The fact that the COVID-19 pandemic affected industries and wreaked havoc on the supply chain is old news by now. However, the metal fabrication industry is one of the most affected. The pandemic and the supply chain issues piled up on existing challenges with regards to the availability of resources.
The sector was already impacted by labor shortages and raw material shortages. Plus, the demand was never constant in this industry. Come the pandemic and now producers have to make do with increasing demands on the background of a supply chain crisis and a labor crisis.
So how is the sector doing? Will the current shortages and challenges affect the world in the near future? How are we going to cope and should we worry about the fact that the metal fabrication industry may actually have to come to a halt?
While it may seem like a doom and gloom scenario, some manufacturers managed to overcome the challenges and adapt to the new world order. So, let’s have a look at the main issues the metal fabrication supply chain had to face and the solutions that may help overcome them.
Social Distancing in the Workplace
The supply chain doesn’t suffer just from increased transportation difficulties (increased screenings at the border or blocked shipments in ports). The chain is also blocked when one of the links fails to do its job.
This way, a car manufacturer (for example) can’t put its products on the market if one of the OEMs in the chain fails to deliver an important engine component.
This situation happened in many industries because the OEM couldn’t ensure adequate social distancing in the workplace. Therefore, they couldn’t stay open during lockdowns and the production halted.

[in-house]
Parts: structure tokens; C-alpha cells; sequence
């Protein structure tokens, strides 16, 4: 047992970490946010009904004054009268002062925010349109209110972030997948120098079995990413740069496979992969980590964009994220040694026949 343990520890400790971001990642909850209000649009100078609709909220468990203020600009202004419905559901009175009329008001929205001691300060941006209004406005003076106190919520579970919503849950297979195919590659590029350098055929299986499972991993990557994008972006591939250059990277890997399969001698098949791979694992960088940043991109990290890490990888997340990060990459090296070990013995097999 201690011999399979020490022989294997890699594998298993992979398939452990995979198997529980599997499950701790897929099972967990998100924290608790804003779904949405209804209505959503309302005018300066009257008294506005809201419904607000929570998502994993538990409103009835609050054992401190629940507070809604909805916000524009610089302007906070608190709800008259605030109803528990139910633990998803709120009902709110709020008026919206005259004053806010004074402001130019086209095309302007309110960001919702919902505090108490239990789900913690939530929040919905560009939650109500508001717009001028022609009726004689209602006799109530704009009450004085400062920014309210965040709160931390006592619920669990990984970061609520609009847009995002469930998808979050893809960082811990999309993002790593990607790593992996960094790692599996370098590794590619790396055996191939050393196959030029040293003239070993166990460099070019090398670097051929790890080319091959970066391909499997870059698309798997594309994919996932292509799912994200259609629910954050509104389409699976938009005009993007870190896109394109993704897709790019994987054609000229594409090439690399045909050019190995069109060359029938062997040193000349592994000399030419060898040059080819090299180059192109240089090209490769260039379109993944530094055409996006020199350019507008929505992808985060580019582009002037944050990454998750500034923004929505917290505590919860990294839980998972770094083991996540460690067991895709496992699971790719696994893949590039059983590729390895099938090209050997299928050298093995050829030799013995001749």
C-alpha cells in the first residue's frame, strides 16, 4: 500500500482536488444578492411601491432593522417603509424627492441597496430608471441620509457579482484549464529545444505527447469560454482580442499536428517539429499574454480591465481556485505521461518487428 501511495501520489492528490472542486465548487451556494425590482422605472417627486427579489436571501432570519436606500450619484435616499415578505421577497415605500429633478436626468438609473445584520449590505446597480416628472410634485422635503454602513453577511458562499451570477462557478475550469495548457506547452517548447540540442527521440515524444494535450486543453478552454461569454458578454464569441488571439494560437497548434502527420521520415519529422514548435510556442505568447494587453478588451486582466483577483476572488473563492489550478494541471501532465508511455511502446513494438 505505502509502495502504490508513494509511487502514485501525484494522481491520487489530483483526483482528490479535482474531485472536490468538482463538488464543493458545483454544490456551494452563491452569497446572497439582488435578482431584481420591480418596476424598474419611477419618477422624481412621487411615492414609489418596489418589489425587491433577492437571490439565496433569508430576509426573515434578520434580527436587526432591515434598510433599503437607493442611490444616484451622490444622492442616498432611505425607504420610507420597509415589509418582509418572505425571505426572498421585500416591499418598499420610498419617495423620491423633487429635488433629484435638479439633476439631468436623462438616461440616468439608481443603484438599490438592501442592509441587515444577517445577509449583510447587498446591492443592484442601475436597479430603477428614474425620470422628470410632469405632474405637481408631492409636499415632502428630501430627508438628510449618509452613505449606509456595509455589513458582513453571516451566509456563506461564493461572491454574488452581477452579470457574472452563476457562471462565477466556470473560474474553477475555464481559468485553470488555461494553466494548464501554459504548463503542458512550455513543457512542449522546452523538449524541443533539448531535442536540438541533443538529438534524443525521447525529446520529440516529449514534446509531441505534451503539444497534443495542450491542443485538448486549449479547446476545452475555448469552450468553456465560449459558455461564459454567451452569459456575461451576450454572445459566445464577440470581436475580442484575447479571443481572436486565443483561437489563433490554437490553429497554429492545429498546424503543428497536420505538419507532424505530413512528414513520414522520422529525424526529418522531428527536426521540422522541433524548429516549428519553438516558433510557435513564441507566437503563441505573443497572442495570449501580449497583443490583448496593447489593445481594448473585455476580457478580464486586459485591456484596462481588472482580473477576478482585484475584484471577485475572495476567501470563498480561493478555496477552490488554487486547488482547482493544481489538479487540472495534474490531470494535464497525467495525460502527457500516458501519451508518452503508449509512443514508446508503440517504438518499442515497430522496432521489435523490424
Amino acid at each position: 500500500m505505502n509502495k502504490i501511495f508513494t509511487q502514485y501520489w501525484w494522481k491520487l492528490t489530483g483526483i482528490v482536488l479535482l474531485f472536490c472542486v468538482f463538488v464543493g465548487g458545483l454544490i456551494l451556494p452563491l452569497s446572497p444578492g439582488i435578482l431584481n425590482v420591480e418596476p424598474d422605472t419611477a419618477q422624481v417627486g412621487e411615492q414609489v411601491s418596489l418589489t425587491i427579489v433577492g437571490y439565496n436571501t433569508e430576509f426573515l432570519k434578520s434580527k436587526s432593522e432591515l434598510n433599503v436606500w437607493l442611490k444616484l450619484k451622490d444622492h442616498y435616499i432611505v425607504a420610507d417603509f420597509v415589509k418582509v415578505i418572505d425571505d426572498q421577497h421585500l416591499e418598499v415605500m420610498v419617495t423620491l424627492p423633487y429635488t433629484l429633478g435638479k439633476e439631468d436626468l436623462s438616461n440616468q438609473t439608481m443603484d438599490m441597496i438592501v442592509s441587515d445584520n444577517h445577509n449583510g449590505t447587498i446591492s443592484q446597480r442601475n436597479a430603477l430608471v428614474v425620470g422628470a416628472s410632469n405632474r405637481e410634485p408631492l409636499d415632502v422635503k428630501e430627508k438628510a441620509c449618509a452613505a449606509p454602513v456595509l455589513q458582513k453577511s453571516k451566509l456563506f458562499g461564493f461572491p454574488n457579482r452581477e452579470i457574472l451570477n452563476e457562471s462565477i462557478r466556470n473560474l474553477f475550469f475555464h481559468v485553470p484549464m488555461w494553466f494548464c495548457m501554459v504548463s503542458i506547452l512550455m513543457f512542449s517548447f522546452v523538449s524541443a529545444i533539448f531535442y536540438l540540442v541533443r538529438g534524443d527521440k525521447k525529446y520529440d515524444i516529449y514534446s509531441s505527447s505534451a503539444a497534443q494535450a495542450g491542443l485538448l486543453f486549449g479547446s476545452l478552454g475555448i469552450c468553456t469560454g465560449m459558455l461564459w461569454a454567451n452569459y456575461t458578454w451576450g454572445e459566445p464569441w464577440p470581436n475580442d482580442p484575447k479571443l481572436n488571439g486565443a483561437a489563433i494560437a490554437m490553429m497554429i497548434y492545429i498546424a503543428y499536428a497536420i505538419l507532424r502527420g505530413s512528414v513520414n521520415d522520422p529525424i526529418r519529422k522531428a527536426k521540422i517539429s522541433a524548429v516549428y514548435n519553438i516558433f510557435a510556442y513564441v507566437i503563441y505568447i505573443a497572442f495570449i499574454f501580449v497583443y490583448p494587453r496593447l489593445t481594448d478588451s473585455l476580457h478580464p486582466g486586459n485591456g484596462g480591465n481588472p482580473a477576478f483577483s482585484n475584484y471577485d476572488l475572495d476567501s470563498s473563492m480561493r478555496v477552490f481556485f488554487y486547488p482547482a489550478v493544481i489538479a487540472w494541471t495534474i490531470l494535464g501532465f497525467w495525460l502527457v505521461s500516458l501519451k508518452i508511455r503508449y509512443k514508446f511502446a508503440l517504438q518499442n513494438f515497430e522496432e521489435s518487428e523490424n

Some OEMs managed to adapt and learn from the experience by adjusting the workplace to the current requirements. Furthermore, they are willing to share their plans and methods in order to help other manufacturers get back in business. For instance, if you check the Steel Supply resources you’ll find a series of helpful tips and tricks that can help you move forward.
Full Transparency & Supply Chain Networks
The metal fabrication supply chain is a complex beast that, at times, seems to have no end and no beginning. After all, how many car manufacturers can tell with absolute certainty where each of the components in the engines of the cars they sell has originated?
Sure, you know that piece X was produced by manufacturer Y, but that’s where the transparency ends. You don’t know where the manufacturer gets their raw materials and you may not even know if they are the ones to completely produce the piece.
This complexity gave rise to a whole bunch of problems which is why reliable OEMs are very fond of transparency on the supply chain. This meant that OEMs would rather work with a few large and reliable suppliers who could provide them with the transparency they craved.
Then the pandemic hit and some of the big suppliers couldn’t deliver on time or according to specifications. This showed the world of metal fabrication that there’s a need for a network of suppliers, where if one supplier shuts down, another can take its place.
As the supply chain starts to recover, OEMs all over the world still have to deal with shortages in some of the most used materials in the fabrication industry. However, if the chain stays transparent, customers will be able to adapt in time to avoid any major delays. Sure, there are still serious challenges to face when it comes to labor shortages and work conditions, but the players who want to stay in the game must adapt to the new rules
OEMs must learn to put their workers first and work hard to build a supportive network of suppliers that can be activated in time of need.